Can a macro be assigned an enum in a library?

Hello,

I am trying to create a way in this library, to be able to pass an option in the library's instantiation using simple terms. And instead of using a primitive data type, I want to use an enum which in this situation would be a perfect option.

I created a model library for simplicity to show what it is i am TRYING to do. I use CLion as my IDE and it doesn't seem to have a problem with what I'm doing, but when I compile the sketch, the compiler throws an error:

error: expected primary-expression before '.'

and it references the macro declaration.

Anyways, here is the example library:

header:

#ifndef Library_h
#define Library_h

#define OPTION1 options.O1
#define OPTION2 options.O2
#define OPTION3 options.O3

class Library {

    enum options {
        O1, O2, O3
    };

public:
    Library(unsigned long time, char color);
    Library(unsigned long time, char color, options option);

private:
    unsigned long timeValue = 0;
    char mainColor;
    options userOption;

};
#endif

code:

#include "library.h"

Library::Library(unsigned long time, char color) {
    timeValue = time;
    mainColor = color;
}

Library::Library(unsigned long time, char color, options option) {
    timeValue = time;
    mainColor = color;
    userOption = option;
}

And this is how the sketch would look:

#include <library.h>

Library go(1000, 8, OPTION2);

setup() {
}

loop() {
}

Is it possible to do something like this in C++?

Thank you

Hello

You can move the enum outside of the class so options will be available in the global scope

Then you must use :: not . :
#define OPTION1 options::O1

The enum must be public in the class. Also, use:

#define OPTION1 Library::O1

But, why not use:

enum options {
   OPTION1, OPTION2, OPTION3
};

Then:

Library go(1000, 8, Library::OPTION2);

That is the weirdest way to use an enum I've ever seen. Normally you would just:

    enum options {
        OPTION1, OPTION2, OPTION3
    };
class Library {...
#define OPTION1 options.O1
#define OPTION2 options.O2
#define OPTION3 options.O3

That is not how you refer to the members of an enum. Are you confusing it with the syntax used to access the members of a struct ?

For simplicity for the user of the library ... its easier to just pass in a single word as the option.

If the enum is defined in the class header, you can use it the way you describe, in the primary sketch. Or in the class, and using the scope resolution operator, as in reply #4.

Thank you, that worked well. It compiles now.

:slight_smile:

But I agree that it isn't really the proper way to use an enum, it's better to do it like in reply 4 as to avoid possible names collisions

You did mention simplicity...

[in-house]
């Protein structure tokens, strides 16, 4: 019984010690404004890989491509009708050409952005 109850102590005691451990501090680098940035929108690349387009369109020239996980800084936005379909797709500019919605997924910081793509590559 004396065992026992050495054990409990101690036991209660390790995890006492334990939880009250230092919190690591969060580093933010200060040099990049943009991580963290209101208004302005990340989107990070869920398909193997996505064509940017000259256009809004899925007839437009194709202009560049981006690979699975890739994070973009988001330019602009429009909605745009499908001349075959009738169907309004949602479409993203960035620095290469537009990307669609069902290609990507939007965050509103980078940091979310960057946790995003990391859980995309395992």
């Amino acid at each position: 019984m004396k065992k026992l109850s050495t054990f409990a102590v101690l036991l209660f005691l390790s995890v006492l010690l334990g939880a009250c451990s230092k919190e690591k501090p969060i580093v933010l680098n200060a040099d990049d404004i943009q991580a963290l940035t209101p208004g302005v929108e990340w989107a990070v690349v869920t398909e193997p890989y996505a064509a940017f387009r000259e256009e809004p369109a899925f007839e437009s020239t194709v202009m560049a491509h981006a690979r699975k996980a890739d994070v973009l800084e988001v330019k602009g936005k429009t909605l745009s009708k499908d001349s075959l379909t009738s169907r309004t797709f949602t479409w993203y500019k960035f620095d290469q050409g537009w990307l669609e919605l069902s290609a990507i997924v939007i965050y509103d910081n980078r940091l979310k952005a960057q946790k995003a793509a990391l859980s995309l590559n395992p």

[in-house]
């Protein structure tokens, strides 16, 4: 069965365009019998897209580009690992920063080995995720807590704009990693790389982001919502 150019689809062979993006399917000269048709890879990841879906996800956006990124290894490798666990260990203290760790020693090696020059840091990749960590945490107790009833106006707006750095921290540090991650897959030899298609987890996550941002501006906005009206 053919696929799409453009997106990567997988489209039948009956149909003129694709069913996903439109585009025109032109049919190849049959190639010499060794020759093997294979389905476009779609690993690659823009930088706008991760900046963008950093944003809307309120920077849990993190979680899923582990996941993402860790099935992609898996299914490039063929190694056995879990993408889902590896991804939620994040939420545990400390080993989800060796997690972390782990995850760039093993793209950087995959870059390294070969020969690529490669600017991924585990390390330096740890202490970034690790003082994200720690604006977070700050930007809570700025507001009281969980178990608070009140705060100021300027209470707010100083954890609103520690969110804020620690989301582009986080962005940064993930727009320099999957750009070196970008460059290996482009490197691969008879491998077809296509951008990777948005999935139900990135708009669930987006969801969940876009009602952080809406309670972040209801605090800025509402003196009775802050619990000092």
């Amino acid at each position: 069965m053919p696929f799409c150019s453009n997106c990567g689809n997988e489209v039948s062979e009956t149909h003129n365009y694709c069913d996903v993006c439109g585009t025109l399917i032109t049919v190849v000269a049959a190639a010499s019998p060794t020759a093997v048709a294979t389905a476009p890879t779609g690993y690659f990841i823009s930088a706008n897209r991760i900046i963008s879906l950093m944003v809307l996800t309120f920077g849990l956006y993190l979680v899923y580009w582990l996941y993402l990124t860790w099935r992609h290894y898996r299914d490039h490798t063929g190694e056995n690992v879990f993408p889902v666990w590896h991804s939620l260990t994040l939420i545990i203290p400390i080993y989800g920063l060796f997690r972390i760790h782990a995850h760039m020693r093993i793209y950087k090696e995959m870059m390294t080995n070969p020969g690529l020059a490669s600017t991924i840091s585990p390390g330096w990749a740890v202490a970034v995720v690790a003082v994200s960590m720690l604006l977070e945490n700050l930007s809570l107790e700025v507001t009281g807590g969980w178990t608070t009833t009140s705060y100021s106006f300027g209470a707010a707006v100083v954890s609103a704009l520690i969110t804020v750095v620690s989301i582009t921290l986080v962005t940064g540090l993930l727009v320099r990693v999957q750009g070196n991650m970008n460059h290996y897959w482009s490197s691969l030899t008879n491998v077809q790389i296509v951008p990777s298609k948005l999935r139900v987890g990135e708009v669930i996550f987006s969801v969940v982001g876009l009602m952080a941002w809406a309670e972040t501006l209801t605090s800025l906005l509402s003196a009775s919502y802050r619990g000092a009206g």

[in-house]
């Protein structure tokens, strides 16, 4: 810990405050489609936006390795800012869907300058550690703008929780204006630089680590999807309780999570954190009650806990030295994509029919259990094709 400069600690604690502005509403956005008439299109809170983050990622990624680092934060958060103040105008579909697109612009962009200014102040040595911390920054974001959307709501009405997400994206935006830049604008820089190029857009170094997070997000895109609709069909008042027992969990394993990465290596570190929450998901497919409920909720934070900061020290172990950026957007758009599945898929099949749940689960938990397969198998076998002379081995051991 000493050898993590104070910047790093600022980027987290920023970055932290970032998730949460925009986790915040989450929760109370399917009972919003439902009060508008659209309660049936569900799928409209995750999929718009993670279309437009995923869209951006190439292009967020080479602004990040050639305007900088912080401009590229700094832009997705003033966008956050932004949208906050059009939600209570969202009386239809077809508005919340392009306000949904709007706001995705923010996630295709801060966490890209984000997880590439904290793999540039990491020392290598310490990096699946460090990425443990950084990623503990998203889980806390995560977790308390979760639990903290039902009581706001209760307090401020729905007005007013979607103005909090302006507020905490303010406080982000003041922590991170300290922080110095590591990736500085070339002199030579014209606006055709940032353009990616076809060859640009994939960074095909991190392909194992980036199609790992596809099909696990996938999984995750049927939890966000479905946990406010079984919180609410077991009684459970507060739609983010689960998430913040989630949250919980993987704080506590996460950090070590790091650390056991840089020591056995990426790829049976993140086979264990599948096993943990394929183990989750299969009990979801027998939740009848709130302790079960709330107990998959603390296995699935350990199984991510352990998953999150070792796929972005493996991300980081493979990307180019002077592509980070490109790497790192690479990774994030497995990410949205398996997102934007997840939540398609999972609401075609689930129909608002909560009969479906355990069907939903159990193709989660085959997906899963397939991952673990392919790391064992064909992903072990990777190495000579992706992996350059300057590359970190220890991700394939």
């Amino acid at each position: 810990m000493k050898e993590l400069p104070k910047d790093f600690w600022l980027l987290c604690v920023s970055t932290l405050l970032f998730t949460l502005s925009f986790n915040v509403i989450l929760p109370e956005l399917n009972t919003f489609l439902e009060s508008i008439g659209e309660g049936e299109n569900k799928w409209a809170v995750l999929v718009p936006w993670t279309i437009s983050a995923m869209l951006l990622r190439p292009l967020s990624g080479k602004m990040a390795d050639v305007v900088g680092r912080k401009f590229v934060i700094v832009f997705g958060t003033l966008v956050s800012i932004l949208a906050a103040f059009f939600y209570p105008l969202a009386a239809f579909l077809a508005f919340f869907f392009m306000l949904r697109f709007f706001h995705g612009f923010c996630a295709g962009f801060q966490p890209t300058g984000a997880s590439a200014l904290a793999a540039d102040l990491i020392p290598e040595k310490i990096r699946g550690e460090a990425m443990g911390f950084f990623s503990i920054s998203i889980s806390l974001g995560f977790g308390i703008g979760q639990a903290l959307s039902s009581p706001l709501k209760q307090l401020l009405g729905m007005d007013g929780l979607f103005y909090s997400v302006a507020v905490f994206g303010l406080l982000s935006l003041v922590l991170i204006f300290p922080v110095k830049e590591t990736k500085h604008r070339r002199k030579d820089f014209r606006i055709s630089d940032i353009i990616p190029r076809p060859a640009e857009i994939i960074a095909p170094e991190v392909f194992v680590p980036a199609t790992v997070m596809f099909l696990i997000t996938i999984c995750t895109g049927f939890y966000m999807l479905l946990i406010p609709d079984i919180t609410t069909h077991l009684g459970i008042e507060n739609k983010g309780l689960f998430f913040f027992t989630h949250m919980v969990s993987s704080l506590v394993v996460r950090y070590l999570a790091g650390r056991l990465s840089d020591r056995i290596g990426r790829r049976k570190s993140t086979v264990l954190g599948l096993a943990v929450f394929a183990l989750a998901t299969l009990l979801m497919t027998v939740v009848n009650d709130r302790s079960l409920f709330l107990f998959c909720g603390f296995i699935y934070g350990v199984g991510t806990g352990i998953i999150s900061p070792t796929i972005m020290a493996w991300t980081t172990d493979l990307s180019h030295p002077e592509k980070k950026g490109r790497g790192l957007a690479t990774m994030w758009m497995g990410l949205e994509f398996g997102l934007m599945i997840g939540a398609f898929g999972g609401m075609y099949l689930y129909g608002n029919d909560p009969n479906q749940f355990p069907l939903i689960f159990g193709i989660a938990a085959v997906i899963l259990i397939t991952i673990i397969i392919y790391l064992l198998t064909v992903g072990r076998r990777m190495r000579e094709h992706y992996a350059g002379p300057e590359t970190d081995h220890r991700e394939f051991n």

Not sure what you mean exactly by name collisions, but if you're referring to the name of the macro itself, I suppose it could happen if the user of the library was using another library with the same macro name ... but that would be an issue whether or not I assigned an enum value to the macro or not, right?

Or are you referring to the name of the enum as a possible 'name collision'?

If the user or another library have a variable/function/macro/whatever, named OPTION1, in most cases there will be an error. For example if the user declare a variable int OPTION1 = 123; after including your library, then that name will be replaced by the content of your macro, it will become int options::O1 = 123; which is not good

But if you use

class Library {
  public :
    enum options {
      OPTION1, OPTION2, OPTION3
    };
  ...
}

...

Library go(1000, 8, Library::OPTION1);

It will compile

OK, so then I don't understand how to structure the header file so that this problem can be avoided, because we have given the macro this definition:

#define OPTION1 options::OPTION1

And I can't see how passing in Library:OPTION1 into the class constructor is any different that just passing in OPTION1 ... or am I missing something?

See this example : xXmR9u - Online C++ Compiler & Debugging Tool - Ideone.com

Using Library:: in front is not a problem, that's how it should be done, even if it's less beginner-friendly, it's good practice and avoids problems

OK, I see where you're going with this in your example, so I change the header and .cpp file and then made a quick sketch:

library.h:

#ifndef Library_h
#define Library_h

class Library {


public:
    enum options {
        OPTION1, OPTION2, OPTION3
    };

    Library(unsigned long time, char color, options option);

private:
    unsigned long timeValue = 0;
    char mainColor;
    options userOption;
};
#endif

library.cpp:

#include "library.h"

Library::Library(unsigned long time, char color, options option) {
    timeValue = time;
    mainColor = color;
    userOption = option;
}

Sketch:

#include <library.h>

Library go(100,4,Library::OPTION2);

void setup() {

}

void loop() {

}

I didn't see in the example you made, where there was any definition for Library::OPTION1

And when I try to compile the sketch, this is what happens:

/var/folders/vb/rq_5f8jj11v06z8yq8pg3hdh0000gn/T//ccFt5nhS.ltrans0.ltrans.o: In function `__static_initialization_and_destruction_0':
/Users/michael/Arduino/test/test.ino:3: undefined reference to `Library::Library(unsigned long, char, Library::options)'
collect2: error: ld returned 1 exit status
exit status 1
Error compiling for board Arduino Nano.

That code compiles for me.

Don't hide simple syntax like that behind macros. It hides the structure of the code from both humans and tools.
Library::Option1 is simple, correct, and unambiguous.
Any decent IDE will automatically prepend Library:: if you enable autocomplete, and any C++ programmer should be familiar with that syntax. IMO, you're not doing your users a favor by introducing nonstandard macros.